Samuel Pepys (1633-1703) was a naval administrator but is best known for his celebrated diary in which he recorded notable events of the day along with his own personal routines, health worries and infidelities. Born in London, he rose to become chief secretary of the Admiralty. His reforms helped bring an important new professionalism to the Royal Navy.
When did you first hear about Samuel Pepys?
My father was a great reader of historical biography and I found some of Pepys’s diaries on a shelf at home as a boy of about 10. I was rather intrigued by them, and read bits and pieces, without fully understanding them. A bit later on, in my teens, I read an unexpurgated version of his diaries and realised that my father’s version was actually a heavily edited, sanitised copy which left out a lot of the more titillating bits!
What kind of person was he?
He was dogged, determined and dutiful – and probably a bit corrupt, but you had to be at the time if you wanted to get on – and rose to be a great civil servant in his own right. But he always had a sense of duty to the crown, the church and his family, even though he sometimes mucked things up. Above all, what comes across in Pepys’s diaries is just his incredible appetite for life. He lived in an age when the man to be admired dabbled in science, knew a foreign tongue, and looked outwardly on life. Pepys was not only a man of enormous energy – socially and indeed sexually – but a man of wide and varied interests with an insatiable thirst for knowledge and ideas.
What made Pepys a hero?
I’m drawn to Pepys as a person because he was an unwitting cataloguer of an incredible period of history: everything from the Great Fire of London to the Plague to the Restoration. He was a sort of one-man webcam.
I also admire his bravery in writing down his innermost feelings in his diary, and recording his dalliances and the wonderful blazing rows he had with his wife, with her fiery French temperament. Yet he can see both sides of the argument, and privately acknowledges that, while he tries, he’s not always the best of husbands. Another thing I like is his loyalty to others – a quality of the man that shines through in his diaries.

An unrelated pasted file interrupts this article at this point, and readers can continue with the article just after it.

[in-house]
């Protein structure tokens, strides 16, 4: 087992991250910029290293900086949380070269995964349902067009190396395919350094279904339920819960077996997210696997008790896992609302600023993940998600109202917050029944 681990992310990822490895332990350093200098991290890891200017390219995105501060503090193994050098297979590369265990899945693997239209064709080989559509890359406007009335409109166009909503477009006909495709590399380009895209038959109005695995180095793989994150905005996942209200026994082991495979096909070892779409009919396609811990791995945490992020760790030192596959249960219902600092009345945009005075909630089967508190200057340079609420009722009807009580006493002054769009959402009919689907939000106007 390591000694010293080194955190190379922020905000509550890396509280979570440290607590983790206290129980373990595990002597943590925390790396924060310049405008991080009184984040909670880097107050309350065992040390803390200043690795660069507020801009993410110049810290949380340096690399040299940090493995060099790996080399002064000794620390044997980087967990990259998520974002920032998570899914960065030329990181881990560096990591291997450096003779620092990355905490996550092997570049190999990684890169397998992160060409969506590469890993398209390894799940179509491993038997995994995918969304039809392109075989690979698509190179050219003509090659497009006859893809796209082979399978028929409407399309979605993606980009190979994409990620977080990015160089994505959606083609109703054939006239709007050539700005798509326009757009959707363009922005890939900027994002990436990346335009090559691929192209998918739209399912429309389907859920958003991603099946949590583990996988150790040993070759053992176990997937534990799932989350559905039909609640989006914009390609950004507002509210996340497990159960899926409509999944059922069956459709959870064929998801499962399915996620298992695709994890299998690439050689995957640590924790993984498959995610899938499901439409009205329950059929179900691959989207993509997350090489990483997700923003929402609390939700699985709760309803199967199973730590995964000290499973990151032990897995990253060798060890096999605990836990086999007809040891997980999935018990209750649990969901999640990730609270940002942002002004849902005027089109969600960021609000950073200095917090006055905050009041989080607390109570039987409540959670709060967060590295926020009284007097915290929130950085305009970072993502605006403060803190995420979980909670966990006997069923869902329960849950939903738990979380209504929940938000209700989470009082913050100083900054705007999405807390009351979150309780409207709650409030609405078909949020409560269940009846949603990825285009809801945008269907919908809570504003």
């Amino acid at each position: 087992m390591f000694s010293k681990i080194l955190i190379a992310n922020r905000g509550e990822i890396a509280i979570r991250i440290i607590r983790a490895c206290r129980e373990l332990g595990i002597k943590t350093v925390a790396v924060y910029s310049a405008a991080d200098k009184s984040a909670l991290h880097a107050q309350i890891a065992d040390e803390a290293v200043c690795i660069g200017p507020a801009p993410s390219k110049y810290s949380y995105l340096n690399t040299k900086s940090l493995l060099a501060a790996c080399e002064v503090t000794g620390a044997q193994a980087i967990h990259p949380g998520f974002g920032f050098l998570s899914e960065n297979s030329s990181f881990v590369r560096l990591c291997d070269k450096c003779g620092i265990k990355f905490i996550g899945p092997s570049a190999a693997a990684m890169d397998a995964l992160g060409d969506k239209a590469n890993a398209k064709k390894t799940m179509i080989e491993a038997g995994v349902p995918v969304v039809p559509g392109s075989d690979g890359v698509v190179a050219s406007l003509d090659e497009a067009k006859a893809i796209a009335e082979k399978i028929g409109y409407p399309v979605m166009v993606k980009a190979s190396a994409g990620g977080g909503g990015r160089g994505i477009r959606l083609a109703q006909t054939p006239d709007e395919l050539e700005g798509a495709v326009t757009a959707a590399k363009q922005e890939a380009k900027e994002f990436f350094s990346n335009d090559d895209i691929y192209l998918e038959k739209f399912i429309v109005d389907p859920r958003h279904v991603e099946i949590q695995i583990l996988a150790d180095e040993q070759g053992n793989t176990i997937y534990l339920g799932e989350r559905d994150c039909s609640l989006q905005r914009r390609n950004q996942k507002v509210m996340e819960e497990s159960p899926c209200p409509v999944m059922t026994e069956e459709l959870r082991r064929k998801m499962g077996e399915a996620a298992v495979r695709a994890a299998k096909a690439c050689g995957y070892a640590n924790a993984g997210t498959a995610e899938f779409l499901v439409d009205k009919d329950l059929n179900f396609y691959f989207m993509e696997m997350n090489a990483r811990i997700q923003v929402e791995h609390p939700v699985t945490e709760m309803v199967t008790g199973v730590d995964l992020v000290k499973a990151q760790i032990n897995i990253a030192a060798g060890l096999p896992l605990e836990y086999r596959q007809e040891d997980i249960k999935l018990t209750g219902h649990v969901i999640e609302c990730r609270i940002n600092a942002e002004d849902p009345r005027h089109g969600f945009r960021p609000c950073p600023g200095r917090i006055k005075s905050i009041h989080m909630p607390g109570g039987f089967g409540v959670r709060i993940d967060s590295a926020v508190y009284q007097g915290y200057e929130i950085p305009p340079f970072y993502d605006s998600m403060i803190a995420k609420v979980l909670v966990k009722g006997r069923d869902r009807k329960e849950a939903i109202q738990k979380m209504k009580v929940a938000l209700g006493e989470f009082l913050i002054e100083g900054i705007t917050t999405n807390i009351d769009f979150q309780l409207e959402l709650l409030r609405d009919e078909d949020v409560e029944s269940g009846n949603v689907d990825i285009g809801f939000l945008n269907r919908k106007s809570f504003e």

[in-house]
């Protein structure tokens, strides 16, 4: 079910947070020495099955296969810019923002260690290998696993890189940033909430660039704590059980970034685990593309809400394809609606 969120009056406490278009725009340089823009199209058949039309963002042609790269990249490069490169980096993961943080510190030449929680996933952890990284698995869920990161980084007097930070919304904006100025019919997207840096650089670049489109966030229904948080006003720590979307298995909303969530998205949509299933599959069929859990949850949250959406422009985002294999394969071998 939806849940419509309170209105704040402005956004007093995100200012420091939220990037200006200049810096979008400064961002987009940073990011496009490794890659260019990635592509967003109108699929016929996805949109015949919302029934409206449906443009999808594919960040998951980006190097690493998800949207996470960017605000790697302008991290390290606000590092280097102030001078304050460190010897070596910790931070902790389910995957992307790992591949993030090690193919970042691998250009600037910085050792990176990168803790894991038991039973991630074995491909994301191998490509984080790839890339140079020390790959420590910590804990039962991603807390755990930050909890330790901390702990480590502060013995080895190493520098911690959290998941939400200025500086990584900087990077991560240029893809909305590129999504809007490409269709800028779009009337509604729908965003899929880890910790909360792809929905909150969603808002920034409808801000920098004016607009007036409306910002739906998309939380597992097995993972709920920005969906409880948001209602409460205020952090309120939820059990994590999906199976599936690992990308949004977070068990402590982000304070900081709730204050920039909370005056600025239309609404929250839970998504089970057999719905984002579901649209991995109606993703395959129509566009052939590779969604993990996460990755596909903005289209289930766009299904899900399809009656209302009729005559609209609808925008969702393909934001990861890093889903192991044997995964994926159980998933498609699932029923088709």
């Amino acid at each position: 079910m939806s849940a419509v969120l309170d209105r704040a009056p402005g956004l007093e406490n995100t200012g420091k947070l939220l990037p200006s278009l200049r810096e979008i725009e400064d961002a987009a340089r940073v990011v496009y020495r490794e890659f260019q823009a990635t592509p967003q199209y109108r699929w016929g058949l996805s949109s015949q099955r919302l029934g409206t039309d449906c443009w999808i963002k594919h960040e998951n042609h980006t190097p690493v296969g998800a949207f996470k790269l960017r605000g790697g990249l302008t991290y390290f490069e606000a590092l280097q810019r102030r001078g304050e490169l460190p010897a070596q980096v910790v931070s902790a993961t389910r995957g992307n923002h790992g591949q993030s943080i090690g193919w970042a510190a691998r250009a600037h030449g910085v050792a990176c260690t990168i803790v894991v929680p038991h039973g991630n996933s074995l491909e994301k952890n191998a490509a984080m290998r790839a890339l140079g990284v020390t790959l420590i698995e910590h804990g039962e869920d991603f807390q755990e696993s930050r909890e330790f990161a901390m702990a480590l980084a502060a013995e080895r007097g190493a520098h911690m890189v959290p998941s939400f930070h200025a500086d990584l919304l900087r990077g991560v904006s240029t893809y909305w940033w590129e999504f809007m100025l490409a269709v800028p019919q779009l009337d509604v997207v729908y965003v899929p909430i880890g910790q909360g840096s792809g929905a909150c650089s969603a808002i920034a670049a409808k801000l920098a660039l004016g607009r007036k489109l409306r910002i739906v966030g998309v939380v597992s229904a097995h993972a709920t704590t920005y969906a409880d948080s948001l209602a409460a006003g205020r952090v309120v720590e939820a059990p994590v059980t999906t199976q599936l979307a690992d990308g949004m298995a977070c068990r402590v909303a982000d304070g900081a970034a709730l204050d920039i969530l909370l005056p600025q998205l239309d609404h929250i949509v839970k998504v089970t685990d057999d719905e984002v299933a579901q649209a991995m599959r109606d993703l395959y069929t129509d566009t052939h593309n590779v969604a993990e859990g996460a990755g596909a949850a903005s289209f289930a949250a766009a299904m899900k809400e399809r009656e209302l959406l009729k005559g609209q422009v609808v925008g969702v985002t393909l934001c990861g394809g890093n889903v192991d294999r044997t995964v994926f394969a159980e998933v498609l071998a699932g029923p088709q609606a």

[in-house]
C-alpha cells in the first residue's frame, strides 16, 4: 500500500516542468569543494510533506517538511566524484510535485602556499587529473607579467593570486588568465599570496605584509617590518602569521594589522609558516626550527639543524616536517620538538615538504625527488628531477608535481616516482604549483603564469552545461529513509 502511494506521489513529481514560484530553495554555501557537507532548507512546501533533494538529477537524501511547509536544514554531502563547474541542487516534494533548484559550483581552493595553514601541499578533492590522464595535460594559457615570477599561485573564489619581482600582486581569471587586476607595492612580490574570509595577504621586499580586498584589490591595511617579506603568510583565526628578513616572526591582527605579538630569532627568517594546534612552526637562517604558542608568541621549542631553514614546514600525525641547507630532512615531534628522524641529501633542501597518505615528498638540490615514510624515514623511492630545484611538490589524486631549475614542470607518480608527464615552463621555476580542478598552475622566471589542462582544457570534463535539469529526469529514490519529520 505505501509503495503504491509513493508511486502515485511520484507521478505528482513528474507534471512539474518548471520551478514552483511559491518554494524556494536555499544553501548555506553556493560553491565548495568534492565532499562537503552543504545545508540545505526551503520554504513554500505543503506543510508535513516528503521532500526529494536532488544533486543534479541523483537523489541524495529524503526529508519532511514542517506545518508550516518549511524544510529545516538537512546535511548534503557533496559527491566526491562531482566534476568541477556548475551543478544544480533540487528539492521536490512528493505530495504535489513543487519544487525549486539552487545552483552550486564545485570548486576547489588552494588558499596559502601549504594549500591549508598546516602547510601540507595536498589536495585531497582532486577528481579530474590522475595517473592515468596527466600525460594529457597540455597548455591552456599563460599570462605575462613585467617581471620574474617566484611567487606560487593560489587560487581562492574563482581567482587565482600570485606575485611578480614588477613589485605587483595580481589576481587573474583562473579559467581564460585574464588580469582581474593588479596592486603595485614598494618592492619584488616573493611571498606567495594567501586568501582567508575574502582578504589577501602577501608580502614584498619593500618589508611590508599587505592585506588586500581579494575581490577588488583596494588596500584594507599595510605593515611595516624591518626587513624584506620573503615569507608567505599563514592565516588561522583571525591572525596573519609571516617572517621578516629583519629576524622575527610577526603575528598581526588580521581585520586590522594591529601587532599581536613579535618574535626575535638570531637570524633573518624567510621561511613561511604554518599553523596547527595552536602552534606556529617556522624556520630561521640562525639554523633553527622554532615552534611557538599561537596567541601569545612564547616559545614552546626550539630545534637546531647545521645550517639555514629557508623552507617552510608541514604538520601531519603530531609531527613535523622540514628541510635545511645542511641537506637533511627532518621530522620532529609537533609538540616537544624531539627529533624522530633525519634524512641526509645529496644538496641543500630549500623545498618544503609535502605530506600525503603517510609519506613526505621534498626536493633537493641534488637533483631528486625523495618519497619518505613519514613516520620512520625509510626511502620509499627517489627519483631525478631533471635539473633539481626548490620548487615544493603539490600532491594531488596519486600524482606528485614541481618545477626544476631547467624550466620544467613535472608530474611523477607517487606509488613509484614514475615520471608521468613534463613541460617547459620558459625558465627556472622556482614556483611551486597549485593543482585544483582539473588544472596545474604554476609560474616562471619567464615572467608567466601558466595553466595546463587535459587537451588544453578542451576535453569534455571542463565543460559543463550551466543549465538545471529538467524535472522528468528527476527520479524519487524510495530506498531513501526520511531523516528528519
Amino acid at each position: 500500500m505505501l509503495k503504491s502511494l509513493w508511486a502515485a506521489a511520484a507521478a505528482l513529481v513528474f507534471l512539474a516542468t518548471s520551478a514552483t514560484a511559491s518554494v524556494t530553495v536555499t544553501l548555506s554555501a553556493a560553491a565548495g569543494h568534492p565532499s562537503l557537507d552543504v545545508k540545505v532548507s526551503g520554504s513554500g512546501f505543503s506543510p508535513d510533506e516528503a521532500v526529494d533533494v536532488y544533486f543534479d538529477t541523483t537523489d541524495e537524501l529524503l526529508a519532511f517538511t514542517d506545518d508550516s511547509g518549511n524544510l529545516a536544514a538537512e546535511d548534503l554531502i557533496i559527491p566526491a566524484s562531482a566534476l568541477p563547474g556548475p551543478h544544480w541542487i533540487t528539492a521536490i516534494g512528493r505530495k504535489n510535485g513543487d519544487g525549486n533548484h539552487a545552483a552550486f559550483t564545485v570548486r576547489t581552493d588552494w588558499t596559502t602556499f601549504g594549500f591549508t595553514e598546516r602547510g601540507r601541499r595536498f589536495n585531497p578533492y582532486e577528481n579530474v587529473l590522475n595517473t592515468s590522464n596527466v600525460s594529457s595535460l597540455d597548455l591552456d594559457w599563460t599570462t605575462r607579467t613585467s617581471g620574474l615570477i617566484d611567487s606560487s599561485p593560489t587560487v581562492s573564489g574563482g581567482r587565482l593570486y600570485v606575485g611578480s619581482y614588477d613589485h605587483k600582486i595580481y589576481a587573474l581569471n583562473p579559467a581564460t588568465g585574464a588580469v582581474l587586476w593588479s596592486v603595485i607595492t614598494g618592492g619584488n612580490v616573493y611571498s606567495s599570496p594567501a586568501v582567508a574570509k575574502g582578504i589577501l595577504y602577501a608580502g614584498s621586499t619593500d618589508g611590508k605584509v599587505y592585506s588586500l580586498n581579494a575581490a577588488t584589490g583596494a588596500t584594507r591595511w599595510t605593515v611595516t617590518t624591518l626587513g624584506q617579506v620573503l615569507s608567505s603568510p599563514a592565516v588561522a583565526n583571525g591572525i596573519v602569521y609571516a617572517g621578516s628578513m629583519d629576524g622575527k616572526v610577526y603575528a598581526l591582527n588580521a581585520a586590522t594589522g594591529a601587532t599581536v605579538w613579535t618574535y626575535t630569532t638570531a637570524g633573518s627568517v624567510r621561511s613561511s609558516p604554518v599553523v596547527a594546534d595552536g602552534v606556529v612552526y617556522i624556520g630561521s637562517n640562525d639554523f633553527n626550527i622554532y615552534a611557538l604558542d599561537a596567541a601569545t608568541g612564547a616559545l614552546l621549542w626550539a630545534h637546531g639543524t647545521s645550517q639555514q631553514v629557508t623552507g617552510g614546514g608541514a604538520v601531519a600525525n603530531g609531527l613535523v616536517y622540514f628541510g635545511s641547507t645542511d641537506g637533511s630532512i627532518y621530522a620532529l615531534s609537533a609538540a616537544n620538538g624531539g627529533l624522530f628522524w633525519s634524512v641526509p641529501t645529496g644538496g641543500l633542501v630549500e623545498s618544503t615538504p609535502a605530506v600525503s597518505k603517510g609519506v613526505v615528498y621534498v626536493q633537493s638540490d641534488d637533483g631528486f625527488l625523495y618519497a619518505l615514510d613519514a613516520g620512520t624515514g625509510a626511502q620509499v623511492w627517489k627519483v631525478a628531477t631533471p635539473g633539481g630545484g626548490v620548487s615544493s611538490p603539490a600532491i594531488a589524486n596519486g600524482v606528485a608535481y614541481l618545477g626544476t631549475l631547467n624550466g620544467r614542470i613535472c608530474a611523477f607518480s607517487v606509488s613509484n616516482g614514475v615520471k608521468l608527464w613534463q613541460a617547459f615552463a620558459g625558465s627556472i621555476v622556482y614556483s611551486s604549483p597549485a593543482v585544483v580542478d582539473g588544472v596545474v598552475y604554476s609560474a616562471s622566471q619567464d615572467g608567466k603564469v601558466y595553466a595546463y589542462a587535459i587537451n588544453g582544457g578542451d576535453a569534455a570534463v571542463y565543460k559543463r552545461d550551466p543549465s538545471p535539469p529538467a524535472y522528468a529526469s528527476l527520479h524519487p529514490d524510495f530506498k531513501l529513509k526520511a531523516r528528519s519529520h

What was Pepys’s finest hour?
He would probably have said that it was his role as a senior civil servant in turning around the governance of the Royal Navy, reducing corruption and in making it a modern fighting fleet. And there is no question that he left the senior service a lot more shipshape, so to speak, than he’d found it. Of course, his real legacy was his diaries which are so honest, and provide such a valuable insight into his life and times. They really give you a sense of a three-dimensional person.
Is there anything you don’t particularly admire about him?
Perhaps his snobbery and tendency to look down on people at times. But you have to remember that everything then was about appearance, and how to secure advancement. It’s all too easy to judge people through the long lens of history.
Can you see any parallels between his life and your own?
I like to think I face each day with the same sense of optimism and excitement, because we’re only here once. But sadly I don’t have half his energy. And while I too am curious about life, I don’t have his incredible sense of enquiry. I actually played Pepys once in a film [Stage Beauty] but I’d love to be in a project in which the man himself takes centre stage.
If you could meet Pepys, what would you ask him?
I would ask him how he found the time to do so much: that is, go to work but still find the time to have a pint in Deptford, see some wench, and then meet an ambassador – all in one day! In short, how did he pace himself?
Hugh Bonneville spoke to York Membery. Bonneville is an actor, best known recently for his roles in Downton Abbey and the BBC Two comedy series W1A.